LeBron James denies flopper allegations from Tom Thibodeau

One would think that if the best basketball player in the world were accused of being a flopper, he would simply readily admit to it. Wait, what's that? That's not at all what he would do? He would absoluely, no matter how much of a flopper he was, deny that adamantly? Oh, that's right. My mistake. 

Tom Thibodeau accused LeBron James of flopping on the play where Nazr Mohammed two-handed shoved him in the chest in Game 3, a play we broke down in intricate detail over the weekend. On Sunday, James responded to the allegation from Thibodeau. The gist of it? "Cool story, bro." From the AP:

"It's kind of the same [as when] I heard people say I was overrated," he said Sunday. "It's kind of like the same response."


"I don't need to flop," James said. "I play an aggressive game. I don't flop. I've never been one of those guys."


"What I said is what I said, but I don't want to get involved too much with what everybody else says about us, about me," he said. "It's nothing I haven't heard before in my career. It's nothing. ... I'm here to play basketball and do whatever it takes for our team to win. So what a coach and players say to me and about me, I don't really care."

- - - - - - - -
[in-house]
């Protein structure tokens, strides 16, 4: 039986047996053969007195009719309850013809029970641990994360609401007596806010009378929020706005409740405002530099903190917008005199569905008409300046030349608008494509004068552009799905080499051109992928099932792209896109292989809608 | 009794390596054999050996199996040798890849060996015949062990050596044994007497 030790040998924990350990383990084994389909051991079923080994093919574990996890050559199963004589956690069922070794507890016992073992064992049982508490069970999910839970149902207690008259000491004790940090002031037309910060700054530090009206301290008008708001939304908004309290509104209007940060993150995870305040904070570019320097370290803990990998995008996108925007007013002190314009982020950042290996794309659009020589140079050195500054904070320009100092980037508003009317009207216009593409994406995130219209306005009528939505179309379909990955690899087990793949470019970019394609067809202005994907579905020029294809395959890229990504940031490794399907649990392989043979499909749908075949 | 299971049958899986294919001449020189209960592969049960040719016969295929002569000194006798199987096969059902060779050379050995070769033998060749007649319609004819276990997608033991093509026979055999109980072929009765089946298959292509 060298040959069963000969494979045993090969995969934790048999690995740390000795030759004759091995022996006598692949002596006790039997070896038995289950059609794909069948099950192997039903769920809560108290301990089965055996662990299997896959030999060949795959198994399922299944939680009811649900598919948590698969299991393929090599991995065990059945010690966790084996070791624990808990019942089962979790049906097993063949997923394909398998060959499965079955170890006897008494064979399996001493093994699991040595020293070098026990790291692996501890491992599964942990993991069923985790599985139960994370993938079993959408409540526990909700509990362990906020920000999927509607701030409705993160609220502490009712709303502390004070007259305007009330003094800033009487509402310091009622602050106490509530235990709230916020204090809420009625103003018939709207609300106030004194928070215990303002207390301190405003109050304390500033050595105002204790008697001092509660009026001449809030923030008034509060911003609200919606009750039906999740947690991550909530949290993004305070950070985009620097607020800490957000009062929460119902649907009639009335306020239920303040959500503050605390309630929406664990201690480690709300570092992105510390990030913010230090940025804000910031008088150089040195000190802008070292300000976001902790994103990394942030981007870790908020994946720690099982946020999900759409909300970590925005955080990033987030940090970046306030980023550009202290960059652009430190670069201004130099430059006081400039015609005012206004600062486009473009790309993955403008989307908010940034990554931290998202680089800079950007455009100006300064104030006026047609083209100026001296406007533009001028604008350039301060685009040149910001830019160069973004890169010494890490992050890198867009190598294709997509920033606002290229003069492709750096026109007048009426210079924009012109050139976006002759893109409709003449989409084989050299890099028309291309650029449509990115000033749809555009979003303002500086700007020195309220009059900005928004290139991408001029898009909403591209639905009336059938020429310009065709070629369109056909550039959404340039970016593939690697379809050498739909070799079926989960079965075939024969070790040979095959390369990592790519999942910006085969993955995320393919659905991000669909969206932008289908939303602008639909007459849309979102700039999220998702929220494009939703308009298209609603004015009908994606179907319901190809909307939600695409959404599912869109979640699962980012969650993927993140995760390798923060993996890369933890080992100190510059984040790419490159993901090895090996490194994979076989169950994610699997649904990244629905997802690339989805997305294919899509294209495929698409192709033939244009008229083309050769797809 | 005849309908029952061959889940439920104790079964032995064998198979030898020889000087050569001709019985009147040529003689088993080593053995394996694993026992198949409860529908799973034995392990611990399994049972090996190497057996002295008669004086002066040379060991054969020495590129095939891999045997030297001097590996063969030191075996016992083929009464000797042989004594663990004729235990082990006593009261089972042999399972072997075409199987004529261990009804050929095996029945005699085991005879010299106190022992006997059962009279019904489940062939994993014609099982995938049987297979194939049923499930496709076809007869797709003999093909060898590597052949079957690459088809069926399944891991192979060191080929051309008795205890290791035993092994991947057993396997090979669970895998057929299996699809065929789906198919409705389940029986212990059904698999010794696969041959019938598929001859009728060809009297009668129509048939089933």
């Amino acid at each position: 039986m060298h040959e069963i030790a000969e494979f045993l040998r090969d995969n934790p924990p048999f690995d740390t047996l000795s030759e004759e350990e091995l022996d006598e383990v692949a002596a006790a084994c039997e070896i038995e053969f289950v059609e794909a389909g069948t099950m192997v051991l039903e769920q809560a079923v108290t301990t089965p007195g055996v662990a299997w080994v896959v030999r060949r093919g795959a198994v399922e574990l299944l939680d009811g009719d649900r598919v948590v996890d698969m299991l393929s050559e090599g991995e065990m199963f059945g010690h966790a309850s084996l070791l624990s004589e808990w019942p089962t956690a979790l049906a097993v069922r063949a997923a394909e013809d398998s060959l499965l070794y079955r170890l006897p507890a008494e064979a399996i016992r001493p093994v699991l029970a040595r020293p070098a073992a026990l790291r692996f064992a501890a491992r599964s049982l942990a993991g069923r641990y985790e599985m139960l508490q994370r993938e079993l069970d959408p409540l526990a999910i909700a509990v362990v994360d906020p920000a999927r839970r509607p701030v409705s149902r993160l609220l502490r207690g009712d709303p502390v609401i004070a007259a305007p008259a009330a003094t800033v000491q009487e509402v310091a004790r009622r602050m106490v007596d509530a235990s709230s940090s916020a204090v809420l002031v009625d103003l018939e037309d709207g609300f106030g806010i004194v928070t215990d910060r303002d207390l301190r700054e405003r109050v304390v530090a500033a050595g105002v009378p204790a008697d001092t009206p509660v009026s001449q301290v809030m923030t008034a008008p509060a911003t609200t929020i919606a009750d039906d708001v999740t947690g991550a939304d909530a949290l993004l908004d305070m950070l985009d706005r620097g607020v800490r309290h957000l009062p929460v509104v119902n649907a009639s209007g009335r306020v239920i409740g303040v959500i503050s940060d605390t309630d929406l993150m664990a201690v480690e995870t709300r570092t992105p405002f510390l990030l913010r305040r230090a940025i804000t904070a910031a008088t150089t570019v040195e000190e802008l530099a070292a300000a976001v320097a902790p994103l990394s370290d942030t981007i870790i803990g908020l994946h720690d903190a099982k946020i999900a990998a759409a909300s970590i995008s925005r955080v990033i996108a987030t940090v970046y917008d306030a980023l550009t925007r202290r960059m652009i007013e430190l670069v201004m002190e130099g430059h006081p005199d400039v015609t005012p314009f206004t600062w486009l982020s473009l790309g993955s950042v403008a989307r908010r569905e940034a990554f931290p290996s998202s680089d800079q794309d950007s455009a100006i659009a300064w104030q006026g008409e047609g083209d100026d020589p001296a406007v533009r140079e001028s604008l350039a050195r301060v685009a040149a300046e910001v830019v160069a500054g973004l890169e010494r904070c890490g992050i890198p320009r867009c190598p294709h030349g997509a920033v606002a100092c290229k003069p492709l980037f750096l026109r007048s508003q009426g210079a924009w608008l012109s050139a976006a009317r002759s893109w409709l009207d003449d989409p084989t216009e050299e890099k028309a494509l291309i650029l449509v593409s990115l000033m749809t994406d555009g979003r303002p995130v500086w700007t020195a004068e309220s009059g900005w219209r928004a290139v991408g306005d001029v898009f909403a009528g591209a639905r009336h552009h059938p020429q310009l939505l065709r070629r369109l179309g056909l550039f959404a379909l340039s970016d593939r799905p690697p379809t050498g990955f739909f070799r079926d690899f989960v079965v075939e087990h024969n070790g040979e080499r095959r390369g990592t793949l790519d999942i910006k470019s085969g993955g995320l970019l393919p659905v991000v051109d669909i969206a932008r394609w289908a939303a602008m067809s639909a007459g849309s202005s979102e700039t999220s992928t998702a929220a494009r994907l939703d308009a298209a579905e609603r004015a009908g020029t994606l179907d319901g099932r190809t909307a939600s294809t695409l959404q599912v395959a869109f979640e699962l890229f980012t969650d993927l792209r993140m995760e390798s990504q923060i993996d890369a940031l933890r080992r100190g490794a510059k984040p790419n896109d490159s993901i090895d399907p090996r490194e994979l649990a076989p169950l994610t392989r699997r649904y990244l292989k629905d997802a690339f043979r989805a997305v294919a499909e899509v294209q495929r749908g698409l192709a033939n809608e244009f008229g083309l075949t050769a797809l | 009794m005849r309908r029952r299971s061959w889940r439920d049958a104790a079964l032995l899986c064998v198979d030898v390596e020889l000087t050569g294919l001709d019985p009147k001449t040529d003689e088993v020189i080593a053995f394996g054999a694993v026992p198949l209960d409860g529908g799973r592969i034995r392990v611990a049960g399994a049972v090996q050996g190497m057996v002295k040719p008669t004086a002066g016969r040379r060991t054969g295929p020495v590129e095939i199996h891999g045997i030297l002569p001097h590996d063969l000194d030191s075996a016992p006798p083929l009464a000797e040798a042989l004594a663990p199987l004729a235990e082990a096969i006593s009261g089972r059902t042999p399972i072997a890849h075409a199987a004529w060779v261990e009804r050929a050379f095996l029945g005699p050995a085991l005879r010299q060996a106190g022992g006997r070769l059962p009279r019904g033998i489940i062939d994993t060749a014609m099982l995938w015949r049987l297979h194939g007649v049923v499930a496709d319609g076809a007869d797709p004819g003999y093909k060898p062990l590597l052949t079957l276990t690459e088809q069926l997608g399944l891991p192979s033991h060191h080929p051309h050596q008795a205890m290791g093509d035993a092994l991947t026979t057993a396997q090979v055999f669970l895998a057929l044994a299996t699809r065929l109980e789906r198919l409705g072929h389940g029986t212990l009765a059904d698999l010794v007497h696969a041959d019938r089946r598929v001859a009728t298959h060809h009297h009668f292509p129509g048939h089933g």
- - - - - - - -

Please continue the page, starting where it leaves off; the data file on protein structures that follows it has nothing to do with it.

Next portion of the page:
via James shrugs off flopping accusations | NBA.com.

It kind of would have been great if LeBron had faked tearing up, paused, and then yelled "Yes, I flopped and I hope they get fined to hell!" a la A Time to Kill. Or maybe, "You want me on that flop, you need me on that flop!" Or to use something more modern, he could borrow a line from Breaking Bad and say "I am the one who flops." 

By the way, a YouTube search for "LeBron James flops" returns 33,600 results, including these old-time hits! 

The shame is not that James flops. The shame is that we seem to think this is a bad thing. It's the league's responsibility to curtail the efforts. And it's not a good look. But if you're willing to do anything to win, you have to include exaggerating contact to elicit a foul call. 

People say Jordan would never flop, but that's likely only because it never occurred to him. Flopping didn't operate the same way in the '90s. You can bet if Jordan was around these days, he'd be just as into it. 

CBS Sports Writer

Matt Moore's colleagues have been known to describe him as a "maniac" in terms of his approach to covering the NBA, which he has done for CBS Sports since 2010. Moore prides himself on melding reporting,... Full Bio

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